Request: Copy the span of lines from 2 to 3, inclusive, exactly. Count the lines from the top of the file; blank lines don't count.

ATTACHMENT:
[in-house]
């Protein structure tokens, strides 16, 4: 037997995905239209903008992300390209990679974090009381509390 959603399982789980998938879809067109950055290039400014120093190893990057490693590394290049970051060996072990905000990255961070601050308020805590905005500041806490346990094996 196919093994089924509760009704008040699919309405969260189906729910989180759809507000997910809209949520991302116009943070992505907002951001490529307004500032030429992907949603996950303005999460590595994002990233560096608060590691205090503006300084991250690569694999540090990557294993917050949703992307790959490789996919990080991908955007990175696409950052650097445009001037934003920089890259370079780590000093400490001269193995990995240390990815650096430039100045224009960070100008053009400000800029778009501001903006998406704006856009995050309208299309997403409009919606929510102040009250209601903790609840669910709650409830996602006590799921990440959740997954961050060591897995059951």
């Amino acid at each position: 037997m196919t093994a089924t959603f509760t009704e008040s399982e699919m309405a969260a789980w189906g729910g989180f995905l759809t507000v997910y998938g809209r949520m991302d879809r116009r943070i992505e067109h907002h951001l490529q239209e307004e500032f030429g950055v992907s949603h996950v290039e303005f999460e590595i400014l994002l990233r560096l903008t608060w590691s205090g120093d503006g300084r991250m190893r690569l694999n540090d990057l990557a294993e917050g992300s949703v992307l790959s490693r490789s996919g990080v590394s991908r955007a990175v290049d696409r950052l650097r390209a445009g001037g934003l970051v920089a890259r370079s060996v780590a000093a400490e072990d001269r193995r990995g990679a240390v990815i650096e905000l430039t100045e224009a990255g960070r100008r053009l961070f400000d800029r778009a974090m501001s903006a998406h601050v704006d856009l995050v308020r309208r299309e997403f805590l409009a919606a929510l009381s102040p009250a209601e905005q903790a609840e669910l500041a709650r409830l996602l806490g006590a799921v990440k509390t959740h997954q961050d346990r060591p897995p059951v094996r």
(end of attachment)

């Protein structure tokens, strides 16, 4: 037997995905239209903008992300390209990679974090009381509390 959603399982789980998938879809067109950055290039400014120093190893990057490693590394290049970051060996072990905000990255961070601050308020805590905005500041806490346990094996 196919093994089924509760009704008040699919309405969260189906729910989180759809507000997910809209949520991302116009943070992505907002951001490529307004500032030429992907949603996950303005999460590595994002990233560096608060590691205090503006300084991250690569694999540090990557294993917050949703992307790959490789996919990080991908955007990175696409950052650097445009001037934003920089890259370079780590000093400490001269193995990995240390990815650096430039100045224009960070100008053009400000800029778009501001903006998406704006856009995050309208299309997403409009919606929510102040009250209601903790609840669910709650409830996602006590799921990440959740997954961050060591897995059951």
């Amino acid at each position: 037997m196919t093994a089924t959603f509760t009704e008040s399982e699919m309405a969260a789980w189906g729910g989180f995905l759809t507000v997910y998938g809209r949520m991302d879809r116009r943070i992505e067109h907002h951001l490529q239209e307004e500032f030429g950055v992907s949603h996950v290039e303005f999460e590595i400014l994002l990233r560096l903008t608060w590691s205090g120093d503006g300084r991250m190893r690569l694999n540090d990057l990557a294993e917050g992300s949703v992307l790959s490693r490789s996919g990080v590394s991908r955007a990175v290049d696409r950052l650097r390209a445009g001037g934003l970051v920089a890259r370079s060996v780590a000093a400490e072990d001269r193995r990995g990679a240390v990815i650096e905000l430039t100045e224009a990255g960070r100008r053009l961070f400000d800029r778009a974090m501001s903006a998406h601050v704006d856009l995050v308020r309208r299309e997403f805590l409009a919606a929510l009381s102040p009250a209601e905005q903790a609840e669910l500041a709650r409830l996602l806490g006590a799921v990440k509390t959740h997954q961050d346990r060591p897995p059951v094996r």